Time Perspectives and Time Perspective Therapy
We frequently take the importance of time for granted, never realizing how our view of this valuable asset affects not only our thoughts and behaviors, but also the choices we make. What can we do? We can be more aware of how we think about time – our past, our present, and our future - as well as how we spend it.
In TPT, the past is divided into past negative and past positive, and the present is divided into present fatalism and present hedonism. If any one of these time perspectives, including the future, are weighed too heavily, we can lose out on what’s really happening now and/or lose sight of what could be happening in our future, causing us to be unsteady.
Being out of balance in this way also shades the way we think as well as impacts negatively our decision making process. For instance, if you are stuck in a negative past experience, you might think that from now on everything that happens to you will be negative so why even bother planning for your future because it’s just going to be the same old, same old. Or if you are an extreme present hedonist adrenaline junky looking for ways to spike your adrenal glands, you might engage in risky behaviors that unintentionally endanger yourself or others because you are living in the moment and not thinking about future consequences. If you are out of balance in your future time perspective, constantly thinking and worrying about all the things you have to do, you might forget or miss out on the everyday, wonderful things happening in your life and the lives of your loved ones.
6 main time perspectives
1. Past positive people focus on the “good old days.” They may keep scrapbooks, collect photos, and look forward to celebrating traditional holidays.
2. Past negative people focus on all the things that went wrong in the past: “it doesn’t matter what I do, my life will never change.”
3. Present hedonistic people live in the moment – seeking pleasure, novelty, and sensation, and avoiding pain.
4. Present fatalistic people feel that decisions are moot because predetermined fate plays the guiding role in life: “What will be, will be.”
5. Future-oriented people plan for the future and trust that their decision will work out.
Note: there is a subset of the future time-oriented people: Transcendental future-oriented. These people believe that by leading a “good” life, they will be rewarded in the afterlife.
*biased toward the past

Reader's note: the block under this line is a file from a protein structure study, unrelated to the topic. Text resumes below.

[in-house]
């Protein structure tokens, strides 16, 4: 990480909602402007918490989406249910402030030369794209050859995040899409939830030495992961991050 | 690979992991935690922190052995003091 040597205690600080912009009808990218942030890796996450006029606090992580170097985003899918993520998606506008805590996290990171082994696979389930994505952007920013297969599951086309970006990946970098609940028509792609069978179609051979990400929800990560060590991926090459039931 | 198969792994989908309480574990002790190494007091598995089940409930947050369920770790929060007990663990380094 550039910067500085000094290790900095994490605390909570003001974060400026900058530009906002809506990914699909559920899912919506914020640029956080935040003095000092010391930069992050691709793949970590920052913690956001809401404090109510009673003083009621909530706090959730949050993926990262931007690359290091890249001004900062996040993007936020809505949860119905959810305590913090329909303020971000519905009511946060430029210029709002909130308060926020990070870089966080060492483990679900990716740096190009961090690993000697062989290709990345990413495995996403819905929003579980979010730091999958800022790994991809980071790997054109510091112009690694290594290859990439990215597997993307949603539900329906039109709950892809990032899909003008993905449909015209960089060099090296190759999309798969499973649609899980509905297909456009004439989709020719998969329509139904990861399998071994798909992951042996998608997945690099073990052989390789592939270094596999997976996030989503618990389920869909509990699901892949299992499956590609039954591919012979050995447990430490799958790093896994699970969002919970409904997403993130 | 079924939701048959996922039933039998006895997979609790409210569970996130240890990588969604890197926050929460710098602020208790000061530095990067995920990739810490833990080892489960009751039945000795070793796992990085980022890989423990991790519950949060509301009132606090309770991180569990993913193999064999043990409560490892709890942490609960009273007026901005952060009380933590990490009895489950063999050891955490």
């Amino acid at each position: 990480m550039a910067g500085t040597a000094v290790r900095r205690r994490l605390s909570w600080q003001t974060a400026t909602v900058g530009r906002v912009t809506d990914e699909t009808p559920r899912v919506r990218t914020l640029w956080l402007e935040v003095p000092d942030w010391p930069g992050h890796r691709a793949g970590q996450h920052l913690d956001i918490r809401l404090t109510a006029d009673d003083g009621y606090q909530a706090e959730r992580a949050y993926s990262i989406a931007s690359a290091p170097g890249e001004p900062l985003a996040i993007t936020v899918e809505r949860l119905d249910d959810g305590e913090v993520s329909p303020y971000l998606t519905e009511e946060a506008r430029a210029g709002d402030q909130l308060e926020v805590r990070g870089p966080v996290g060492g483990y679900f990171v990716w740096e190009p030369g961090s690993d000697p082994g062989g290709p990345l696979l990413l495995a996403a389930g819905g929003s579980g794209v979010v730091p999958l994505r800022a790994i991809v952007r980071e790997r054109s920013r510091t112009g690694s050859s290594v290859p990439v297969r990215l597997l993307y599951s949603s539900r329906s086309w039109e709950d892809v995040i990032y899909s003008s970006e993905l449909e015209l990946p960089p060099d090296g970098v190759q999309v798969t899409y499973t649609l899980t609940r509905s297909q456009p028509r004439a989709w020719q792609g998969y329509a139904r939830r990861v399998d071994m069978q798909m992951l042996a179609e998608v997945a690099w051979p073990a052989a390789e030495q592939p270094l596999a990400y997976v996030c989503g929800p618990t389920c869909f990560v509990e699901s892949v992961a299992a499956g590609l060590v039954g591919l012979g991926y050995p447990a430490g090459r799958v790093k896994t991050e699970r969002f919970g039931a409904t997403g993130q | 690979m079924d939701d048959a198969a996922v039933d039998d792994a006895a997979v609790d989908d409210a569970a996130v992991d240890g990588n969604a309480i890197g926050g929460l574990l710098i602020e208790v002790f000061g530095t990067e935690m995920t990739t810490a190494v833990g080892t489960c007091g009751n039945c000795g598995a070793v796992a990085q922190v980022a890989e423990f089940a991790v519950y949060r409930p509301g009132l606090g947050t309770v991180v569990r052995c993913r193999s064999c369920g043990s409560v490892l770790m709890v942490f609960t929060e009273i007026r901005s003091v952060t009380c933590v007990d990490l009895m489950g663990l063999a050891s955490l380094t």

Good and bad things happen to everyone, but not everyone sees the world in the same way or gives equal weight to experiences. Put simply, some of us naturally see the world through rose-colored glasses (past positive), whereas other see the world through a darker lens (past negative). We have found that people who primarily focus on the past value the old more than the new; the familiar over the novel; and the cautions, conservative approach over the daring, more liberal or risky one.
*biased toward the present
People who live in the present are far less—or not at all—influenced by either past experiences or future considerations. They focus only on the immediate present—what’s happening now. They make decisions based on the inner forces and outer pressures in their immediate stimulus situation: internal hormonal signals, feelings, smells, sounds, the attractive qualities of the object of desire, and what others are urging them to do. Remember the old parental question, ‘‘If all of your friends were jumping off a bridge, would you do that too?’’ For people with a bias toward the present, the answer is likely to be ‘‘Yes.”
*biased toward the future
No one is born thinking about how to plan for the future. A number of conditions—including living in a temperate zone (where it’s necessary to anticipate seasonal change), living in a stable family or society, being Protestant or Jewish, and becoming educated—can create future oriented people. In general, future-oriented people do very well. They are less aggressive, are less depressed, have more energy, take care of their health, have good impulse control, and have more self-esteem. But those stuck in the past, locked into negative memories, may have lost the ability to even conceive of a hopeful future and must journey toward this time perspective to create balance.
Time Perspective Therapy in a Nutshell
When our time perspectives are skewed, usually in the negative, not only are we affected, but the people we come in contact with - families, friends, co-workers, even an innocent store clerk - can be affected as well. Time Perspective Therapy helps people see patterns that they may have adopted as coping mechanisms for living with stress, anxiety, depression, or day to day struggles and worries. It shows them how to help themselves while they help their loved ones.
Time Perspective Therapy takes into consideration not only a person’s past and present, but also their future. Many approaches to therapy, including self-help, focus on a person’s history and how past events affect their thought processes. We’ve found that constantly reliving past traumas or adverse experiences can have extremely negative effects on a person—we call it “being stuck in the quicksand of the past.” A person may be stuck between a traumatic past experience (past negatives) and their hopeless present (present fatalism.) If they do think about the future, it’s usually negative. In TPT focus is placed on balancing a person’s past negatives with positive memories of the past; their present fatalism with some present hedonistic enjoyment; and making plans for a bright, positive future.